However, it looks like after all we may have some “bug wars“, “The Canadian Food Inspection Agency (CFIA) has approved two species of wasps from China as the first biological control agents for use in Canada in an attempt to control the spread of the emerald ash borer (EAB), which has been destroying Canada’s ash trees. EABis not native to Canada and has few natural enemies here.” Source: “Wasps as biological control agents for Emerald Ash Borers.” Two treatments running in parallel. Young wasps feed on the host larvae, killing the Emerald Ash Borer larvae. Add pesticide to this scenario and might we be killing both?
I think the solution may be simple if we just let nature take its course. Eventually if the food source would decline so too would the population of the Emerald Ash Borer. Let them die-out naturally and seek cost effective methods to remove those trees from the property. Continue with education and regulations supported by CFIA or other agencies. I think its important to note that most of our neighbouring municipalities have chosen to not treat their Ash trees with such pesticides. So if all municipalities are not following the same treatment strategy then how can we expect the infestation to be eliminated or even controlled? Perhaps this may be one of those times when Aurora should follow Markham, King, Richmond Hill, Vaughan rather than trying to take the lead without a clear assessment of all the risks. We learned how to accept Dandelions. They bloom throughout the Town every year, and rarely does anyone complain about them anymore. In the worst case, we should ask ourselves if another 2,000 dead trees in Town would even be noticed compared to all the trees cut down and cleared for developments.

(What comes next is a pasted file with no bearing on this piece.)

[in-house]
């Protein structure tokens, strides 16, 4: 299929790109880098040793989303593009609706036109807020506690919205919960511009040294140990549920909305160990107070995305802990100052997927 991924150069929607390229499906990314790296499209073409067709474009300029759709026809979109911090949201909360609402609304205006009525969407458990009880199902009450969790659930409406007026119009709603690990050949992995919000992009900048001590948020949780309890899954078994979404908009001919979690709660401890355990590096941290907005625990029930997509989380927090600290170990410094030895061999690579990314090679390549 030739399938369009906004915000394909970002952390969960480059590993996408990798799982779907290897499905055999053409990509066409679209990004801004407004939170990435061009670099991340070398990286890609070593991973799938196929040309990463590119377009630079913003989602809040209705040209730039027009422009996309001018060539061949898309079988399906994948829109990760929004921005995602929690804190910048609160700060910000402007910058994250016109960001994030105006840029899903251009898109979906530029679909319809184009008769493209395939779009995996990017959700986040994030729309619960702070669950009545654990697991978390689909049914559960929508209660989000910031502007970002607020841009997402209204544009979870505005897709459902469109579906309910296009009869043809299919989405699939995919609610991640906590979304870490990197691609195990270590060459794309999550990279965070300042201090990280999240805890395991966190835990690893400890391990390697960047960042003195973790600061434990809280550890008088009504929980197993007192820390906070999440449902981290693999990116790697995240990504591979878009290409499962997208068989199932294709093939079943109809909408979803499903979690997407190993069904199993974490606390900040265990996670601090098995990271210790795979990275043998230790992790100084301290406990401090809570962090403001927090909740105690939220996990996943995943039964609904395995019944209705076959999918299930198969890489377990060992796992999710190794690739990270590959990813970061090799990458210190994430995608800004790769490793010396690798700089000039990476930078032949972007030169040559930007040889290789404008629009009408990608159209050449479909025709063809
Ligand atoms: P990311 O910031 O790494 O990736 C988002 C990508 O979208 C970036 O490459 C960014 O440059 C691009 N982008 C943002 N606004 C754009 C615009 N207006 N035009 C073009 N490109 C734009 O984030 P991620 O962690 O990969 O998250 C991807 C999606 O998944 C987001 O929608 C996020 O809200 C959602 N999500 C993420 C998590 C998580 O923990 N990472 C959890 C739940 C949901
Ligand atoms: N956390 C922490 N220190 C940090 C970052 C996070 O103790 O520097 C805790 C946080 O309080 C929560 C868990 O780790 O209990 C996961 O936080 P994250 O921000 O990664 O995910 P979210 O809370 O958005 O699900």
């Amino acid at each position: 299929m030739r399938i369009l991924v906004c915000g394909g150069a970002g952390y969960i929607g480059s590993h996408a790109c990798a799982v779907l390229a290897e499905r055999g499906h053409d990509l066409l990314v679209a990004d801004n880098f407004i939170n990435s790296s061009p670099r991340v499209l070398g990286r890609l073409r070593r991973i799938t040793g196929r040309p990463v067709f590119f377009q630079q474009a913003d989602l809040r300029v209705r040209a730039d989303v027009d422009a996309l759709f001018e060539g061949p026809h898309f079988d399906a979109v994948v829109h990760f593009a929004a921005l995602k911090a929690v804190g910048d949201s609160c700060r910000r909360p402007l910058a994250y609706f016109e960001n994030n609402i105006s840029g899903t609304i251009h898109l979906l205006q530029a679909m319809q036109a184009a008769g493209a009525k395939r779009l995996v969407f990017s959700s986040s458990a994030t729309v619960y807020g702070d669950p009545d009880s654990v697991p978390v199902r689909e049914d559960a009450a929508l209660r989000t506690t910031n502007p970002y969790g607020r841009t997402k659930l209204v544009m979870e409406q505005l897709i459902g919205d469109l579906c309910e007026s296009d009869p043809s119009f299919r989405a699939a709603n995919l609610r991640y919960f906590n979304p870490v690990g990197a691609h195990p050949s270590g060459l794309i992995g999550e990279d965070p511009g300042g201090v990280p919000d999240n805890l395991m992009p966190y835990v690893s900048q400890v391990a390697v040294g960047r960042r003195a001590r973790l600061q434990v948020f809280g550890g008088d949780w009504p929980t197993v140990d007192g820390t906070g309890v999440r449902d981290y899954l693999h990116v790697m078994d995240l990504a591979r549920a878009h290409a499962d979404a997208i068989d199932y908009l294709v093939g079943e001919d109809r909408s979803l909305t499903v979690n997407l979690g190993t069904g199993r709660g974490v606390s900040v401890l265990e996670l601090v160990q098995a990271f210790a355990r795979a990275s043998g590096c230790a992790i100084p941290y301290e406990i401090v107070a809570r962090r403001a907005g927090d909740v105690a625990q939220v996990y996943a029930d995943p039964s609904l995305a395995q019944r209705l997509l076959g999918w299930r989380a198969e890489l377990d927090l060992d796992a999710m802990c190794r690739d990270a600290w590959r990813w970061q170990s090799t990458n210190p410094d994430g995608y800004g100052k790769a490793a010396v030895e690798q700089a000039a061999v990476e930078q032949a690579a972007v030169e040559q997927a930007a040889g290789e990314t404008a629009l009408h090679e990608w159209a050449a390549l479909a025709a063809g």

Trees die every day, from Emerald Ash Borer infestation, other infestations, bad weather and chopped by us. New trees sprout every day. Not all survive. We are lucky that the Emerald Ash Borer attacks only one type of tree species, Ash Trees. And if we were to do something, I am only in favour of traps. The decline of Ash Trees may be a better choice compared to the potential decline of the Honey Bee population that affects our food chain down the road and the potential damage to our water systems from chemicals that cannot be treated in the treatment facilities. Something to think about.
So here is my perspective on social responsibility, stop using pesticides on healthy Ash trees. Let nature take its course. Again, with a declined population of Ash Trees, the Emerald Ash Borer population will likely decline. From fallen seeds, trees will rise again. That’s what I think.
Anna Lozyk Romeo